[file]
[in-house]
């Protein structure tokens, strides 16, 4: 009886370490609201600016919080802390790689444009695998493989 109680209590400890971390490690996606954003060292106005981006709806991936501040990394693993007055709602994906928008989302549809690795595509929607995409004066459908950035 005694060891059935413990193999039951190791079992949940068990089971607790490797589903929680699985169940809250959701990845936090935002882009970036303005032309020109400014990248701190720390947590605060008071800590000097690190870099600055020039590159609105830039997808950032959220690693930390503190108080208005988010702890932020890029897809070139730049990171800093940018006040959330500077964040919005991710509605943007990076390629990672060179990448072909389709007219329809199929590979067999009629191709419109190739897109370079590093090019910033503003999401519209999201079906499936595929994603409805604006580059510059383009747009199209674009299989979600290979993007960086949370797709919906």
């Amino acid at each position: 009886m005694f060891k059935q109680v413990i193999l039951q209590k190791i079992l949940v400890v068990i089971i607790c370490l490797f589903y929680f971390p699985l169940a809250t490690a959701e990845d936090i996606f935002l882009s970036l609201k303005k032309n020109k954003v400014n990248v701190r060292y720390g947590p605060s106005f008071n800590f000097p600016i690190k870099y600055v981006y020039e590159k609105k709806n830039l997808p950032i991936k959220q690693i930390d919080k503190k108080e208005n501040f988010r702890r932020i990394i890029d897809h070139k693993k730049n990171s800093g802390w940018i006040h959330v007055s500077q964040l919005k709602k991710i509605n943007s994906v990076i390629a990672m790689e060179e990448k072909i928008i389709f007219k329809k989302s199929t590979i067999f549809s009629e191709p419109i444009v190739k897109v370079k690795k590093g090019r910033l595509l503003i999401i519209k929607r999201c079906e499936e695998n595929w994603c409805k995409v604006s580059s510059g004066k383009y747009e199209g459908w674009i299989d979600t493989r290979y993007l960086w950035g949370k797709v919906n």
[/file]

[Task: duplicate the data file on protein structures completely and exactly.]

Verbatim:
[in-house]
């Protein structure tokens, strides 16, 4: 009886370490609201600016919080802390790689444009695998493989 109680209590400890971390490690996606954003060292106005981006709806991936501040990394693993007055709602994906928008989302549809690795595509929607995409004066459908950035 005694060891059935413990193999039951190791079992949940068990089971607790490797589903929680699985169940809250959701990845936090935002882009970036303005032309020109400014990248701190720390947590605060008071800590000097690190870099600055020039590159609105830039997808950032959220690693930390503190108080208005988010702890932020890029897809070139730049990171800093940018006040959330500077964040919005991710509605943007990076390629990672060179990448072909389709007219329809199929590979067999009629191709419109190739897109370079590093090019910033503003999401519209999201079906499936595929994603409805604006580059510059383009747009199209674009299989979600290979993007960086949370797709919906």
């Amino acid at each position: 009886m005694f060891k059935q109680v413990i193999l039951q209590k190791i079992l949940v400890v068990i089971i607790c370490l490797f589903y929680f971390p699985l169940a809250t490690a959701e990845d936090i996606f935002l882009s970036l609201k303005k032309n020109k954003v400014n990248v701190r060292y720390g947590p605060s106005f008071n800590f000097p600016i690190k870099y600055v981006y020039e590159k609105k709806n830039l997808p950032i991936k959220q690693i930390d919080k503190k108080e208005n501040f988010r702890r932020i990394i890029d897809h070139k693993k730049n990171s800093g802390w940018i006040h959330v007055s500077q964040l919005k709602k991710i509605n943007s994906v990076i390629a990672m790689e060179e990448k072909i928008i389709f007219k329809k989302s199929t590979i067999f549809s009629e191709p419109i444009v190739k897109v370079k690795k590093g090019r910033l595509l503003i999401i519209k929607r999201c079906e499936e695998n595929w994603c409805k995409v604006s580059s510059g004066k383009y747009e199209g459908w674009i299989d979600t493989r290979y993007l960086w950035g949370k797709v919906n």